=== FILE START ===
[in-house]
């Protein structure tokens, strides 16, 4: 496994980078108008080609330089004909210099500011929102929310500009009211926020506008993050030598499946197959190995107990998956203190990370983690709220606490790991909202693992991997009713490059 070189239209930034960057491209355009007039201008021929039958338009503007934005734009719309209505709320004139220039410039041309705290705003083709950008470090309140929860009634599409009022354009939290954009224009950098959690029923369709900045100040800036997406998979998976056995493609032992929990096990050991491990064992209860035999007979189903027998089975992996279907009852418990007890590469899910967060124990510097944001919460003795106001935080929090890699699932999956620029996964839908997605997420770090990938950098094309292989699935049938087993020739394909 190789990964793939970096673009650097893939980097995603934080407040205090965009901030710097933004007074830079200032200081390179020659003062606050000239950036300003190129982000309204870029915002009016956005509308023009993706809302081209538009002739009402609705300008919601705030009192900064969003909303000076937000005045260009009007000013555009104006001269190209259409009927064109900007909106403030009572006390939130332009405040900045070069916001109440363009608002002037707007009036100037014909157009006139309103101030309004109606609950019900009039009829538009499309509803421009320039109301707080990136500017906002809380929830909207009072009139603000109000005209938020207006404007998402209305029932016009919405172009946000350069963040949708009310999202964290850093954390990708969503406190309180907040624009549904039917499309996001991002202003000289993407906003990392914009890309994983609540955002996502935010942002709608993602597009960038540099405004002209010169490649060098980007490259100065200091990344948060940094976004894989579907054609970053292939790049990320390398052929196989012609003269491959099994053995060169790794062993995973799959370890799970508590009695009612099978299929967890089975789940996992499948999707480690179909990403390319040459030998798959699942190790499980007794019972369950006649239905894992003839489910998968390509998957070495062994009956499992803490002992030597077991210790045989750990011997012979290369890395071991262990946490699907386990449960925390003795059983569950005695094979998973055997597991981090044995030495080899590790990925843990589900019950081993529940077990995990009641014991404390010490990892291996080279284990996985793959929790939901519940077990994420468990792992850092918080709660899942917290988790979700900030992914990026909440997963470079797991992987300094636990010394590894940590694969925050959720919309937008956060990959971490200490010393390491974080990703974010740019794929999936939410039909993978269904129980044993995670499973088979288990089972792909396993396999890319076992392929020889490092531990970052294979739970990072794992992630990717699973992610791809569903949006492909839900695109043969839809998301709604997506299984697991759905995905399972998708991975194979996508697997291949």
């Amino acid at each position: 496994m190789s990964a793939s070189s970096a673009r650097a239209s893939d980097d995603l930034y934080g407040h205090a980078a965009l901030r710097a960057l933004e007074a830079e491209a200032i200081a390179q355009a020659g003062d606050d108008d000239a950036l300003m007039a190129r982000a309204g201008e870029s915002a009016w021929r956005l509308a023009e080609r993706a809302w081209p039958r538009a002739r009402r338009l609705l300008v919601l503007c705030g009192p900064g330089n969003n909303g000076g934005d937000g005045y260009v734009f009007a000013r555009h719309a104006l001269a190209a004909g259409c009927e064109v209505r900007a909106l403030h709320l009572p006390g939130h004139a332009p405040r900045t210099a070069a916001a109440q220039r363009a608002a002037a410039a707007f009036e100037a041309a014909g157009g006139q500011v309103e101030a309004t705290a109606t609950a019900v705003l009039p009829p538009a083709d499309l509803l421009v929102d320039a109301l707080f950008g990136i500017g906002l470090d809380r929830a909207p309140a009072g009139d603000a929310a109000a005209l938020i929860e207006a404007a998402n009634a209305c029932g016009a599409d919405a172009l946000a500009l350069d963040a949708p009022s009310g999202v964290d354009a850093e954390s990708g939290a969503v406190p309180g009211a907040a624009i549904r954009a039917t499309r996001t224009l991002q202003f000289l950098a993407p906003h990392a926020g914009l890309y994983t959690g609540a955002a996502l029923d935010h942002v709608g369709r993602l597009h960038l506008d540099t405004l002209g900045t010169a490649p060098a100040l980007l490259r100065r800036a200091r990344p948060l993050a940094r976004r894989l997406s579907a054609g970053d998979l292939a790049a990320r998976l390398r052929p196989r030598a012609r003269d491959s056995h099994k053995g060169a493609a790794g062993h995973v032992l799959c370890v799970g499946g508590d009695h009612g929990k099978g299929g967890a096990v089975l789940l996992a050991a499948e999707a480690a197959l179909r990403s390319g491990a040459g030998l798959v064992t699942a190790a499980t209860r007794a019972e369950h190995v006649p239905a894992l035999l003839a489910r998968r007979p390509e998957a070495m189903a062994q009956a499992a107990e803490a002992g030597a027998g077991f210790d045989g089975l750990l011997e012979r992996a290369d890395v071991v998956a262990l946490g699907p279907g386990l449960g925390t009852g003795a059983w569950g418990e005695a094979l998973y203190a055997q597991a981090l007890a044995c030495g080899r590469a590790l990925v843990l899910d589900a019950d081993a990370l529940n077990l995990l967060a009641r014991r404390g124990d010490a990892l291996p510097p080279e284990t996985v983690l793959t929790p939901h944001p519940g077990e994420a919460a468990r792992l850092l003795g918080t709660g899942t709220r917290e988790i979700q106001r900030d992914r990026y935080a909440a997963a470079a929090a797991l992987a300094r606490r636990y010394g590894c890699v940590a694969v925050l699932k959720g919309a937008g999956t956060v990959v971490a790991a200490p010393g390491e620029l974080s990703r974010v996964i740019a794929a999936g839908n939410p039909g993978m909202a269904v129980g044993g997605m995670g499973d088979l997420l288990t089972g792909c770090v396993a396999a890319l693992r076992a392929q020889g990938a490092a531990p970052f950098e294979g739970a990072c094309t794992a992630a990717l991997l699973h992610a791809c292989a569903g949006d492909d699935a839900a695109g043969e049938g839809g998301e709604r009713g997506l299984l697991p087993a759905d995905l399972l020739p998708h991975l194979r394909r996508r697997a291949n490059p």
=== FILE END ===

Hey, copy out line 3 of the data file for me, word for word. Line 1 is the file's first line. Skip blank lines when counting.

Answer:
């Amino acid at each position: 496994m190789s990964a793939s070189s970096a673009r650097a239209s893939d980097d995603l930034y934080g407040h205090a980078a965009l901030r710097a960057l933004e007074a830079e491209a200032i200081a390179q355009a020659g003062d606050d108008d000239a950036l300003m007039a190129r982000a309204g201008e870029s915002a009016w021929r956005l509308a023009e080609r993706a809302w081209p039958r538009a002739r009402r338009l609705l300008v919601l503007c705030g009192p900064g330089n969003n909303g000076g934005d937000g005045y260009v734009f009007a000013r555009h719309a104006l001269a190209a004909g259409c009927e064109v209505r900007a909106l403030h709320l009572p006390g939130h004139a332009p405040r900045t210099a070069a916001a109440q220039r363009a608002a002037a410039a707007f009036e100037a041309a014909g157009g006139q500011v309103e101030a309004t705290a109606t609950a019900v705003l009039p009829p538009a083709d499309l509803l421009v929102d320039a109301l707080f950008g990136i500017g906002l470090d809380r929830a909207p309140a009072g009139d603000a929310a109000a005209l938020i929860e207006a404007a998402n009634a209305c029932g016009a599409d919405a172009l946000a500009l350069d963040a949708p009022s009310g999202v964290d354009a850093e954390s990708g939290a969503v406190p309180g009211a907040a624009i549904r954009a039917t499309r996001t224009l991002q202003f000289l950098a993407p906003h990392a926020g914009l890309y994983t959690g609540a955002a996502l029923d935010h942002v709608g369709r993602l597009h960038l506008d540099t405004l002209g900045t010169a490649p060098a100040l980007l490259r100065r800036a200091r990344p948060l993050a940094r976004r894989l997406s579907a054609g970053d998979l292939a790049a990320r998976l390398r052929p196989r030598a012609r003269d491959s056995h099994k053995g060169a493609a790794g062993h995973v032992l799959c370890v799970g499946g508590d009695h009612g929990k099978g299929g967890a096990v089975l789940l996992a050991a499948e999707a480690a197959l179909r990403s390319g491990a040459g030998l798959v064992t699942a190790a499980t209860r007794a019972e369950h190995v006649p239905a894992l035999l003839a489910r998968r007979p390509e998957a070495m189903a062994q009956a499992a107990e803490a002992g030597a027998g077991f210790d045989g089975l750990l011997e012979r992996a290369d890395v071991v998956a262990l946490g699907p279907g386990l449960g925390t009852g003795a059983w569950g418990e005695a094979l998973y203190a055997q597991a981090l007890a044995c030495g080899r590469a590790l990925v843990l899910d589900a019950d081993a990370l529940n077990l995990l967060a009641r014991r404390g124990d010490a990892l291996p510097p080279e284990t996985v983690l793959t929790p939901h944001p519940g077990e994420a919460a468990r792992l850092l003795g918080t709660g899942t709220r917290e988790i979700q106001r900030d992914r990026y935080a909440a997963a470079a929090a797991l992987a300094r606490r636990y010394g590894c890699v940590a694969v925050l699932k959720g919309a937008g999956t956060v990959v971490a790991a200490p010393g390491e620029l974080s990703r974010v996964i740019a794929a999936g839908n939410p039909g993978m909202a269904v129980g044993g997605m995670g499973d088979l997420l288990t089972g792909c770090v396993a396999a890319l693992r076992a392929q020889g990938a490092a531990p970052f950098e294979g739970a990072c094309t794992a992630a990717l991997l699973h992610a791809c292989a569903g949006d492909d699935a839900a695109g043969e049938g839809g998301e709604r009713g997506l299984l697991p087993a759905d995905l399972l020739p998708h991975l194979r394909r996508r697997a291949n490059p």